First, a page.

Kate Gumbrell: My life happens in fast mode. I am eternally busy, I plan down to the last minute, and I hardly ever have a chance to catch my breath. But there is one thing that I make a point of doing slowly… fashion.
A year ago, I had no clue what ‘slow fashion’ meant. Yet, today it seems that ‘slow fashion’ is my new mantra. After watching the documentary ‘The True Cost Movie', I made the decision to limit my clothing consumerism to solely ethically sourced, made, and produced garments. I have always kept my ‘fashion footprint’ to a minimum, spending my weekends at second hand shops and attempting to fix and create my own clothes. However, I still chose to stay ignorant to the effects of the fashion industry on developing countries and the environment. The True Cost was the turning point for me. It hit me so hard that I genuinely felt a physical change in the way I thought, felt, and viewed the fashion industry. It all made sense! After being trained (along with the rest of the world) to expect to buy a dress for $5, I realised that for someone, somewhere, it was costing them their life.
Slow fashion embodies the idea that fashion needs to be taken back to a pace that is sustainable. It is a movement that encourages quality rather than quantity, zero waste, living wages, and low carbon footprints. Livia Firth is the leading figure in slow fashion and the founder of Eco-Age. Livia leads the Green Carpet Challenge in which she encourages celebrities to wear sustainably and ethically made garments when they walk the red carpet. From witnessing Livia’s global impact and influence in the fashion industry, I’ve come to hold Livia as a leading role model in my drive towards ethical fashion advocacy.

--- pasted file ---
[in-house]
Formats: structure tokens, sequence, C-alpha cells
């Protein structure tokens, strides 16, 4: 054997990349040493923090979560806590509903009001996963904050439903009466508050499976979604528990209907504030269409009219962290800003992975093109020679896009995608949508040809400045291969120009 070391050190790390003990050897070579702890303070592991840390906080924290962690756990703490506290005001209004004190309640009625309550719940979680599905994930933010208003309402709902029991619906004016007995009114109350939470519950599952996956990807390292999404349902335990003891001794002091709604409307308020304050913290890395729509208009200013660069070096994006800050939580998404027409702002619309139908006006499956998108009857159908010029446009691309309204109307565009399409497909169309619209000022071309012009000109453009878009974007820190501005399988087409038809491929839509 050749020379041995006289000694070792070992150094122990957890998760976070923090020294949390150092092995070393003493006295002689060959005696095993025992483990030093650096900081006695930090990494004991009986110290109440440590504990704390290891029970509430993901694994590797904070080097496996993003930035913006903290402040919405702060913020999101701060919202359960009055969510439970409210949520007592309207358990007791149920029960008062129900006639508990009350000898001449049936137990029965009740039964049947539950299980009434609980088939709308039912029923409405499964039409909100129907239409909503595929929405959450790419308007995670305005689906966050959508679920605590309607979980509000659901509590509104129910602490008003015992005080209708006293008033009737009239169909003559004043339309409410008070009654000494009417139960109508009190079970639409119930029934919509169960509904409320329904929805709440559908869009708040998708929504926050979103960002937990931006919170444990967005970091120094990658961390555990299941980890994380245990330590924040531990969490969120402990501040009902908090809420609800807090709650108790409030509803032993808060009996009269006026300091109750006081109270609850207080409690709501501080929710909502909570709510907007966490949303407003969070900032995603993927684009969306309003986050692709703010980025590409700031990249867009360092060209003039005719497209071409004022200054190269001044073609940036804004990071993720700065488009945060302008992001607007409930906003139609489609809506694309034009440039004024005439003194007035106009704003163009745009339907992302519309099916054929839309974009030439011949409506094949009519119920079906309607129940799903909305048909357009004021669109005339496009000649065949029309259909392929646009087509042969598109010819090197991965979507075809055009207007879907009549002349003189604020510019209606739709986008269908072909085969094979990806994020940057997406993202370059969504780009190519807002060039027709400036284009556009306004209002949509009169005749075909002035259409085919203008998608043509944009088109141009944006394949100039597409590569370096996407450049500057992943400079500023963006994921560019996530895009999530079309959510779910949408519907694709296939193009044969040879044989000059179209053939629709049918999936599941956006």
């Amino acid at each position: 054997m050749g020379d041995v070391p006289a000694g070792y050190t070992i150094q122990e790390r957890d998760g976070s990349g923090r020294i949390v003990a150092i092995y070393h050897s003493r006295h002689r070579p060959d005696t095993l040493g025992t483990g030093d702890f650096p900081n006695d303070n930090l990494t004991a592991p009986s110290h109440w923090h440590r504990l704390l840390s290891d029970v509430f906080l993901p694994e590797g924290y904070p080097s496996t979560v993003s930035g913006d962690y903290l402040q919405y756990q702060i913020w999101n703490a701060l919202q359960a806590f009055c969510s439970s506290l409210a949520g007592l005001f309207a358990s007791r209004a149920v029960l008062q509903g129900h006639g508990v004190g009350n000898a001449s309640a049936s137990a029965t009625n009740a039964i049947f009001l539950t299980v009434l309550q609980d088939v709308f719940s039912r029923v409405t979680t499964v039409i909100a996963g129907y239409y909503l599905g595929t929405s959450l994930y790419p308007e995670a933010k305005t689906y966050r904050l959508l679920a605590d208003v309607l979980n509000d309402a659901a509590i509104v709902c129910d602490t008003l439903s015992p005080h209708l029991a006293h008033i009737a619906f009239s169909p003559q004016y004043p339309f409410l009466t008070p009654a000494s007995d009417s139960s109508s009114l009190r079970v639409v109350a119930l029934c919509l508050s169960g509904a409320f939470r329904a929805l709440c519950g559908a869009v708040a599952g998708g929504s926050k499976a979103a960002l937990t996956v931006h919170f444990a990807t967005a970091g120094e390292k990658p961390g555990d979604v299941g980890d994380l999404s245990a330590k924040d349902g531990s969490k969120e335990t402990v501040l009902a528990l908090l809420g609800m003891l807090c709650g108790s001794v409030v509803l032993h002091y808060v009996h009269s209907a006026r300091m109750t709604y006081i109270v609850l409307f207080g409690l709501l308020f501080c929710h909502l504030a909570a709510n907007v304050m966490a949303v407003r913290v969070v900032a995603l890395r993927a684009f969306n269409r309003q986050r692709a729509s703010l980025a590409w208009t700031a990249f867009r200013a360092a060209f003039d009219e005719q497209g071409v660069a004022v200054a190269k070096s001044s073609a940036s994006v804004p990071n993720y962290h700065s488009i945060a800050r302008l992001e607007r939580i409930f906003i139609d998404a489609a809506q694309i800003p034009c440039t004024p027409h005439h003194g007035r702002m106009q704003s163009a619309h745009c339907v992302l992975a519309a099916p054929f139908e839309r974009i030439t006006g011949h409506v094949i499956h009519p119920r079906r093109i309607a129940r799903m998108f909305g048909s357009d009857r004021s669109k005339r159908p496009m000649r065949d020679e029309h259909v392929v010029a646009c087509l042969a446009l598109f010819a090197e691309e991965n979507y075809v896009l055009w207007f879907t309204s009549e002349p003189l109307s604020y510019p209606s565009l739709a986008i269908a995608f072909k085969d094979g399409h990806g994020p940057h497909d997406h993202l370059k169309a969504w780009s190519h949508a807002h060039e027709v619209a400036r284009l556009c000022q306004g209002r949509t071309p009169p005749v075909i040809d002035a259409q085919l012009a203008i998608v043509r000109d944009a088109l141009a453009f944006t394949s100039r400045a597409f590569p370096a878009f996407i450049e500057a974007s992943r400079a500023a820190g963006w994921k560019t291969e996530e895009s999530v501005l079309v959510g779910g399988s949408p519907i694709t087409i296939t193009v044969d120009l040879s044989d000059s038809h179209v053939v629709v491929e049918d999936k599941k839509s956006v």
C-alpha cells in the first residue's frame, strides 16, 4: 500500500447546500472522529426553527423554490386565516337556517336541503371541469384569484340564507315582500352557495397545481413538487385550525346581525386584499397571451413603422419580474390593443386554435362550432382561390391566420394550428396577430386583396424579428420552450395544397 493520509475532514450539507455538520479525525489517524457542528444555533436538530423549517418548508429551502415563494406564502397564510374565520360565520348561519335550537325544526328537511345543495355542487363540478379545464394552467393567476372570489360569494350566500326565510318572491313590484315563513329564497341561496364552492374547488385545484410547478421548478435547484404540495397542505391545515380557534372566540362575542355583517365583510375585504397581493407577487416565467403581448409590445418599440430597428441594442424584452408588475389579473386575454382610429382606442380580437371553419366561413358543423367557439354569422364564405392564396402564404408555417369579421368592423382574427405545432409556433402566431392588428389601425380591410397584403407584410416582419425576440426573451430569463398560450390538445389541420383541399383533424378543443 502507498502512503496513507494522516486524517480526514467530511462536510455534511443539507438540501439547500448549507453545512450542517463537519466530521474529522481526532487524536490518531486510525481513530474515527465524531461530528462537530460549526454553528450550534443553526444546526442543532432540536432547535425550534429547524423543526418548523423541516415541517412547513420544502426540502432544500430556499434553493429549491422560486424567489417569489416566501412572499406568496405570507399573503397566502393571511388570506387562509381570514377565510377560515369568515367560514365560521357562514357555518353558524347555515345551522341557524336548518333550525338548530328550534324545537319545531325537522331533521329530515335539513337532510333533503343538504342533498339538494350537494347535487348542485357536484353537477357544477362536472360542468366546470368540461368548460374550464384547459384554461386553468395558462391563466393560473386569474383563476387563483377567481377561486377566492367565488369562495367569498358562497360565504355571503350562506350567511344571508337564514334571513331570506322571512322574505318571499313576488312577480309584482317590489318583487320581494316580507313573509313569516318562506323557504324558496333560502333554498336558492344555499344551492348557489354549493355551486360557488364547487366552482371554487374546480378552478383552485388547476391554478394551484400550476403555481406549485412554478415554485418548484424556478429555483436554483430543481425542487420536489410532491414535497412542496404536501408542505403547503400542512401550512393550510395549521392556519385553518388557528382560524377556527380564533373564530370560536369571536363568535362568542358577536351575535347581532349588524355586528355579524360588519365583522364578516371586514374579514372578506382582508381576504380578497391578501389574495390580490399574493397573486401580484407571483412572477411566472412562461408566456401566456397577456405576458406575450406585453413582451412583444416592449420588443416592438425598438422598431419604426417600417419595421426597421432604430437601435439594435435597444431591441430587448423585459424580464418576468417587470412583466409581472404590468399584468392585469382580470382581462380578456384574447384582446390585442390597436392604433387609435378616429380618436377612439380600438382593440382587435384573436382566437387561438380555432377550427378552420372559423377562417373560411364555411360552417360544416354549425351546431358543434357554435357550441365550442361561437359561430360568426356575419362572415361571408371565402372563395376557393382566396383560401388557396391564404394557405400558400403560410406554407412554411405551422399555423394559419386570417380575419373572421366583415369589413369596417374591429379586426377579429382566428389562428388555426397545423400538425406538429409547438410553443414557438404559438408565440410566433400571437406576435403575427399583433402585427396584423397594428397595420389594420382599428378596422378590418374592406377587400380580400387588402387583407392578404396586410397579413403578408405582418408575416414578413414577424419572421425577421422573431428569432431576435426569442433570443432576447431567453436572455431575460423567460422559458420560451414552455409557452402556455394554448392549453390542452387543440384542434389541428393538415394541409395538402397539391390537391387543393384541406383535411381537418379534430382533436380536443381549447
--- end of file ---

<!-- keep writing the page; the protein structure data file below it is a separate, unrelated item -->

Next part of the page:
“Call it ‘eco fashion’ if you like, but I think it’s just common sense.”- Livia Firth.
There are many inspirational “sustainability warriors” such as Livia Firth, who are out there battling the devastation of ‘fast fashion’. Among them are the ethical brands: Po-Zu Footwear, Azura Bay, Kowtow, Braintree Clothing, and People Tree. These brands consciously craft their garments out of organic materials to create eco-friendly and ethically made clothes that are good for the planet and the people. Wearing their clothes gives me a sense of empowerment. Not only am I choosing to be excluded from the fast fashion consumerism demand, but when people ask me where my clothes come from I am able to tell my story and explain how they too can change their consumerism habits.
Learning about the devastation of ‘fast fashion’ can leave us all feeling disheartened, useless, and underpowered. But through purchasing from brands like these, and putting into action a few mindful steps, we can change our fashion footprint and aim towards a more sustainable fashion future.
Kate's FIVE Tips to a Sustainable Wardrobe:
Read more about Po-Zu's own sustainable approach here
Browse Po-Zu's current collection here